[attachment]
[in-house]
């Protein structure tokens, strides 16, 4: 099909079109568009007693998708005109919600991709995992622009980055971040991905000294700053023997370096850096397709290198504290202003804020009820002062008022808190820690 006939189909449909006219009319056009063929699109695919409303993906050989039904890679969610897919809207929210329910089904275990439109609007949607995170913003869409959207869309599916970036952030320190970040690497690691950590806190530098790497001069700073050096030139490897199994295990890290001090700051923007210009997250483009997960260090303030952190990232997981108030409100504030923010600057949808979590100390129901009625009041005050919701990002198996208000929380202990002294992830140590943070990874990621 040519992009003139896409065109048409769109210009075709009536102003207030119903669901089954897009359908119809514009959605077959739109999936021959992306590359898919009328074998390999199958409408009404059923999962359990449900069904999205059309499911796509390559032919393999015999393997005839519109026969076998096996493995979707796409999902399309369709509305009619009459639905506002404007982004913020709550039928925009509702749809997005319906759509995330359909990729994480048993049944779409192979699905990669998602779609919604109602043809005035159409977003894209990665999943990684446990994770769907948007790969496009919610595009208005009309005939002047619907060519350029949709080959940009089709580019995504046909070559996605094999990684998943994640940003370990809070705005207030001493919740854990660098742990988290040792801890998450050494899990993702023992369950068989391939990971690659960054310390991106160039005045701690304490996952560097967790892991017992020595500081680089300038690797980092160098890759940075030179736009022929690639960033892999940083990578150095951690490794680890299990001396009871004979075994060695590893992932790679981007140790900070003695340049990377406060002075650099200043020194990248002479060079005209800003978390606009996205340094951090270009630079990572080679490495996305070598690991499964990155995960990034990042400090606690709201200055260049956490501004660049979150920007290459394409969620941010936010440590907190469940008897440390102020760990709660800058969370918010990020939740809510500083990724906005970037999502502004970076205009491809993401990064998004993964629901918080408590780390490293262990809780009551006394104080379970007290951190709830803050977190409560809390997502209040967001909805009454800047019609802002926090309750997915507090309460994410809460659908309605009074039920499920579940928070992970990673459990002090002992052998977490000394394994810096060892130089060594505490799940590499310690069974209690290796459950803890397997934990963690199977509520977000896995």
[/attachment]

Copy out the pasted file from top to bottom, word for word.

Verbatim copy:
[in-house]
């Protein structure tokens, strides 16, 4: 099909079109568009007693998708005109919600991709995992622009980055971040991905000294700053023997370096850096397709290198504290202003804020009820002062008022808190820690 006939189909449909006219009319056009063929699109695919409303993906050989039904890679969610897919809207929210329910089904275990439109609007949607995170913003869409959207869309599916970036952030320190970040690497690691950590806190530098790497001069700073050096030139490897199994295990890290001090700051923007210009997250483009997960260090303030952190990232997981108030409100504030923010600057949808979590100390129901009625009041005050919701990002198996208000929380202990002294992830140590943070990874990621 040519992009003139896409065109048409769109210009075709009536102003207030119903669901089954897009359908119809514009959605077959739109999936021959992306590359898919009328074998390999199958409408009404059923999962359990449900069904999205059309499911796509390559032919393999015999393997005839519109026969076998096996493995979707796409999902399309369709509305009619009459639905506002404007982004913020709550039928925009509702749809997005319906759509995330359909990729994480048993049944779409192979699905990669998602779609919604109602043809005035159409977003894209990665999943990684446990994770769907948007790969496009919610595009208005009309005939002047619907060519350029949709080959940009089709580019995504046909070559996605094999990684998943994640940003370990809070705005207030001493919740854990660098742990988290040792801890998450050494899990993702023992369950068989391939990971690659960054310390991106160039005045701690304490996952560097967790892991017992020595500081680089300038690797980092160098890759940075030179736009022929690639960033892999940083990578150095951690490794680890299990001396009871004979075994060695590893992932790679981007140790900070003695340049990377406060002075650099200043020194990248002479060079005209800003978390606009996205340094951090270009630079990572080679490495996305070598690991499964990155995960990034990042400090606690709201200055260049956490501004660049979150920007290459394409969620941010936010440590907190469940008897440390102020760990709660800058969370918010990020939740809510500083990724906005970037999502502004970076205009491809993401990064998004993964629901918080408590780390490293262990809780009551006394104080379970007290951190709830803050977190409560809390997502209040967001909805009454800047019609802002926090309750997915507090309460994410809460659908309605009074039920499920579940928070992970990673459990002090002992052998977490000394394994810096060892130089060594505490799940590499310690069974209690290796459950803890397997934990963690199977509520977000896995």